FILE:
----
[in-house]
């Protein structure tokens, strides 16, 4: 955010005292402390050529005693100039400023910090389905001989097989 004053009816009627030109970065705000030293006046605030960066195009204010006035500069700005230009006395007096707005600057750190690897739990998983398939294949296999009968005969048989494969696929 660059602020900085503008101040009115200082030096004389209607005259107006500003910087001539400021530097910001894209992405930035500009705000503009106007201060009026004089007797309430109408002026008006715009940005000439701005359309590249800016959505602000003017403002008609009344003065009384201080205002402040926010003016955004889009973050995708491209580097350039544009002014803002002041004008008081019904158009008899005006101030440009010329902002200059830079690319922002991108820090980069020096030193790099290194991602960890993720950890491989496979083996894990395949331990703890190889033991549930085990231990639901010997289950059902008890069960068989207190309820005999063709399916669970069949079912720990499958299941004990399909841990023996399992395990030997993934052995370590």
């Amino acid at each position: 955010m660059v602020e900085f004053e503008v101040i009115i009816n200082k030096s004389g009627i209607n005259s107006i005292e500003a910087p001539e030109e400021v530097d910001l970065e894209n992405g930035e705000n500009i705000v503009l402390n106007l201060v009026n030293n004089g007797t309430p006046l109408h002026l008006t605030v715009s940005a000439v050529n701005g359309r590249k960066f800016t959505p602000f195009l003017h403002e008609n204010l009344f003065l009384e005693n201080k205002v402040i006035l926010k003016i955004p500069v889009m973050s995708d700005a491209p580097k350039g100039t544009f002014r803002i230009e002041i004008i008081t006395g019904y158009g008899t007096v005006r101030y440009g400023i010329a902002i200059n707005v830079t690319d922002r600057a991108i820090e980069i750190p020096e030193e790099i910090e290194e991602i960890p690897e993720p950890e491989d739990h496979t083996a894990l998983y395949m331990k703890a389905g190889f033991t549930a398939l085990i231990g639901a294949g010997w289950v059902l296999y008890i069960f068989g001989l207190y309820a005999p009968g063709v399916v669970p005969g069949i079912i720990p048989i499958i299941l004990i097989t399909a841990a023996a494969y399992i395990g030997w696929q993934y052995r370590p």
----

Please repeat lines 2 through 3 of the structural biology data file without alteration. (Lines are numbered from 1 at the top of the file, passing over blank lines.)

């Protein structure tokens, strides 16, 4: 955010005292402390050529005693100039400023910090389905001989097989 004053009816009627030109970065705000030293006046605030960066195009204010006035500069700005230009006395007096707005600057750190690897739990998983398939294949296999009968005969048989494969696929 660059602020900085503008101040009115200082030096004389209607005259107006500003910087001539400021530097910001894209992405930035500009705000503009106007201060009026004089007797309430109408002026008006715009940005000439701005359309590249800016959505602000003017403002008609009344003065009384201080205002402040926010003016955004889009973050995708491209580097350039544009002014803002002041004008008081019904158009008899005006101030440009010329902002200059830079690319922002991108820090980069020096030193790099290194991602960890993720950890491989496979083996894990395949331990703890190889033991549930085990231990639901010997289950059902008890069960068989207190309820005999063709399916669970069949079912720990499958299941004990399909841990023996399992395990030997993934052995370590």
């Amino acid at each position: 955010m660059v602020e900085f004053e503008v101040i009115i009816n200082k030096s004389g009627i209607n005259s107006i005292e500003a910087p001539e030109e400021v530097d910001l970065e894209n992405g930035e705000n500009i705000v503009l402390n106007l201060v009026n030293n004089g007797t309430p006046l109408h002026l008006t605030v715009s940005a000439v050529n701005g359309r590249k960066f800016t959505p602000f195009l003017h403002e008609n204010l009344f003065l009384e005693n201080k205002v402040i006035l926010k003016i955004p500069v889009m973050s995708d700005a491209p580097k350039g100039t544009f002014r803002i230009e002041i004008i008081t006395g019904y158009g008899t007096v005006r101030y440009g400023i010329a902002i200059n707005v830079t690319d922002r600057a991108i820090e980069i750190p020096e030193e790099i910090e290194e991602i960890p690897e993720p950890e491989d739990h496979t083996a894990l998983y395949m331990k703890a389905g190889f033991t549930a398939l085990i231990g639901a294949g010997w289950v059902l296999y008890i069960f068989g001989l207190y309820a005999p009968g063709v399916v669970p005969g069949i079912i720990p048989i499958i299941l004990i097989t399909a841990a023996a494969y399992i395990g030997w696929q993934y052995r370590p």